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The Status of Baby Friendly Hospital Initiative under Hospital Quality Assessment Criteria Implementation: A Report in Vietnam

Luong Duong Huy1*, Khue Luong Ngoc2, Phuong Do Hong3, Mai Dinh Le4, Aisling Nora Daly5 and Thuy Do Thi Thu5

1Division of Quality Management, Vietnam Administration of Medical Services, Ministry of Health, Vietnam

2Vietnam Administration of Medical Services, Ministry of Health, Vietnam

3Nutrition Specialist, Hanoi, Vietnam

4Department of Hospital Quality Management, Vietnam National Cancer Hospital, Hanoi, Vietnam

5Department of Nutrition, UNICEF Office in Hanoi, Vietnam

*Corresponding Author:
Luong Duong Huy
Division of Quality Management
Vietnam Administration of Medical Services
Ministry of Health, Vietnam
[email protected]

Submitted date: May 21, 2018; Accepted date: July 03, 2018; Published date: July 10, 2018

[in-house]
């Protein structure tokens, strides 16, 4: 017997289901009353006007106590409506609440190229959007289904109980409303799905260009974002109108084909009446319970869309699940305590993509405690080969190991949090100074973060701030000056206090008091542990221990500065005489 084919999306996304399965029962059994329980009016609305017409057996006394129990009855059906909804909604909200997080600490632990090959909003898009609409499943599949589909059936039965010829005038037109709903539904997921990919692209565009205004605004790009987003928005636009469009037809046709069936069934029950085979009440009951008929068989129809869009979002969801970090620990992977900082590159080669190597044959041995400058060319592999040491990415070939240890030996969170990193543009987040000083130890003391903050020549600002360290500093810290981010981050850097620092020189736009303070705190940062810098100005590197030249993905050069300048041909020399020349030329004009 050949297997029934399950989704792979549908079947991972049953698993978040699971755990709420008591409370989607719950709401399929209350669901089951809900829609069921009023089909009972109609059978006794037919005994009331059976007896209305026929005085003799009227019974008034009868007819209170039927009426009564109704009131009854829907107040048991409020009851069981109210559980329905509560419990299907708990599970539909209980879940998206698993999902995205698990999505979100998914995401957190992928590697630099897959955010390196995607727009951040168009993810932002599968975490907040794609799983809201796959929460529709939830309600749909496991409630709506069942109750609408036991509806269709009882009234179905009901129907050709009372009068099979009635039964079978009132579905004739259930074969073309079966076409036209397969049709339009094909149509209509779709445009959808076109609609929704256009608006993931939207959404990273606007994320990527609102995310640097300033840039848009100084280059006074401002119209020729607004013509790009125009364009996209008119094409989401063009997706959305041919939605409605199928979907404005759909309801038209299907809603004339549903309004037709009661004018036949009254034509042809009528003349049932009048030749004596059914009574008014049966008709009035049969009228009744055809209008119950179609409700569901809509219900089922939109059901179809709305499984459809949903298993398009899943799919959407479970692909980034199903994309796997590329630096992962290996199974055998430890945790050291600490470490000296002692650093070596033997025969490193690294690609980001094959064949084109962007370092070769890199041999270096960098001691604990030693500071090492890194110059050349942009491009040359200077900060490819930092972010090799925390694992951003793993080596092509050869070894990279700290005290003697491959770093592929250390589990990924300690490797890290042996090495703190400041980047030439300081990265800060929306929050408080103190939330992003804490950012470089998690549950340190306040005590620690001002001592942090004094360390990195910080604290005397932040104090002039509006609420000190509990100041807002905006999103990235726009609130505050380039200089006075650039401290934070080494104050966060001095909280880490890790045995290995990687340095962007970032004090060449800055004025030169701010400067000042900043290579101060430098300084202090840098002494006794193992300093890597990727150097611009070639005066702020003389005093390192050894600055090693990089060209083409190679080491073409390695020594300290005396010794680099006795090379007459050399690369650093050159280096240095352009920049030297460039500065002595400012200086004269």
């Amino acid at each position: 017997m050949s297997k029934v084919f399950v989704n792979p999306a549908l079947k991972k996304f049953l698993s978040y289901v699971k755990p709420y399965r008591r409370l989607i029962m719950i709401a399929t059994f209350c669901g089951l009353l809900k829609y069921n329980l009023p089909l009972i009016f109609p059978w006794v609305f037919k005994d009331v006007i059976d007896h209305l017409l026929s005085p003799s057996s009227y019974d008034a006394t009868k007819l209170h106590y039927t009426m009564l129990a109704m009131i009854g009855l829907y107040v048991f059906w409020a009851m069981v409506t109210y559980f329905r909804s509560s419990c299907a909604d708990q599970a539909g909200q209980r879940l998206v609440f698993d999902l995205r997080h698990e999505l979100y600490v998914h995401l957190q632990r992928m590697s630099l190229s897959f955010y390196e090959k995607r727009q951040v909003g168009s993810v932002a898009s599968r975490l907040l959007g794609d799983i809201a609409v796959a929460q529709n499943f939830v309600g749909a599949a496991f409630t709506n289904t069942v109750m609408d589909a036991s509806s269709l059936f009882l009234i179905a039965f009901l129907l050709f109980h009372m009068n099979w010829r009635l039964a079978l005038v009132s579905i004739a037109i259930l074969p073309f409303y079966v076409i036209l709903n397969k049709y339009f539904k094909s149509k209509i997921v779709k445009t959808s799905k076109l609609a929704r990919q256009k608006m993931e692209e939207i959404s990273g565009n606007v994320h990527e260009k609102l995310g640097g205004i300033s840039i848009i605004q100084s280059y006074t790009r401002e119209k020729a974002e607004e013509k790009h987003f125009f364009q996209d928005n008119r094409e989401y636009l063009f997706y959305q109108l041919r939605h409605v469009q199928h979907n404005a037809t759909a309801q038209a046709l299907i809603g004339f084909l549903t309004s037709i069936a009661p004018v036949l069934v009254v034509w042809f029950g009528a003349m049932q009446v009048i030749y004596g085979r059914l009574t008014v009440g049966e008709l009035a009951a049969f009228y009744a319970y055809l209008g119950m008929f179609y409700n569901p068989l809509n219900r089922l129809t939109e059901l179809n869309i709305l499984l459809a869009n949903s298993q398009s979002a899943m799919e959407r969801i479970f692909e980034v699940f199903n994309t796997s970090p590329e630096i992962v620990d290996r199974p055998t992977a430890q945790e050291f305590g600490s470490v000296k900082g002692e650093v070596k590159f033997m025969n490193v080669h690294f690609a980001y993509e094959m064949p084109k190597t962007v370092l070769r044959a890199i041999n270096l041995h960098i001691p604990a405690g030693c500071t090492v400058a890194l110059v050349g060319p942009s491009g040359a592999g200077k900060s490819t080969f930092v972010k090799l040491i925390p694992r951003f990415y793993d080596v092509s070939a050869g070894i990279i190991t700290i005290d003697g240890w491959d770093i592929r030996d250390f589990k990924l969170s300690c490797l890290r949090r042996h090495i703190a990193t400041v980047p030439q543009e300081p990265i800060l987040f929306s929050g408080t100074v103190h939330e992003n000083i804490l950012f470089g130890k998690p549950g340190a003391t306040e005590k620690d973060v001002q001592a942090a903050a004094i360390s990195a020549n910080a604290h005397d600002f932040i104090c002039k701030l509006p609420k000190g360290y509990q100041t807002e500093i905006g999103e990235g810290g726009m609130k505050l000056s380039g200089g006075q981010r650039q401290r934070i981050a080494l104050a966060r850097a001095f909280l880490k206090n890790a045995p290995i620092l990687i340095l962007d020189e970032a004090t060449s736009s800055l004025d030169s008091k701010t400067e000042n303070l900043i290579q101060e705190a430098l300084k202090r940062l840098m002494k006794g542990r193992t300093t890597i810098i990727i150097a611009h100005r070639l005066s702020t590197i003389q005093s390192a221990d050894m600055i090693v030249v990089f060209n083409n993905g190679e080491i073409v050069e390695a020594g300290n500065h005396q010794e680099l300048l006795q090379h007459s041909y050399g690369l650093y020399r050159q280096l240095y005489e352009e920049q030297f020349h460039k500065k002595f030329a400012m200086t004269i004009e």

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Since 1994, Vietnam has implemented the Baby Friendly Hospital Initiative (BFHI). Less than 1% of hospitals have been certified as BFHI in over 10 years. In 2013, the BFHI criteria (numbered E1.4) was successfully linked with the health system through its inclusion within the Ministry of Health (MOH) Hospital Quality Assessment Criteria. Through these criteria, the steps for successful breastfeeding became mandatory for all hospitals both public and private, which provide maternal and child care. This report was to examine the impact of these criteria on breastfeeding practices among mothers at hospital levels, focussing on challenges and good practices for lessons learned. Using a mixed methods approach, this assessment looked at the official data on Criteria E1.4, qualitative observation and discussion visits to 8 hospitals in 2 large cities in Vietnam. The findings showed improvements in implementation of Criteria E1.4 since 2013, with both cities reaching an average of Grade 3 (the average acceptable standard) as well as increasing breastfeeding rates in terms of early initiation of breastfeeding within the first hour after delivery. Challenges in reaching higher grade scores on these criteria related to difficulties with early initiation of breastfeeding following C-section deliveries, no mechanism for support between departments of the hospital and no mechanism for continued breastfeeding support at the community level when mothers are discharged from hospital. Many learnings from this report can help contribute to the revision of the Hospital Quality Assessment Criteria, to further strengthen the regulatory environment around breastfeeding protection, promotion and support.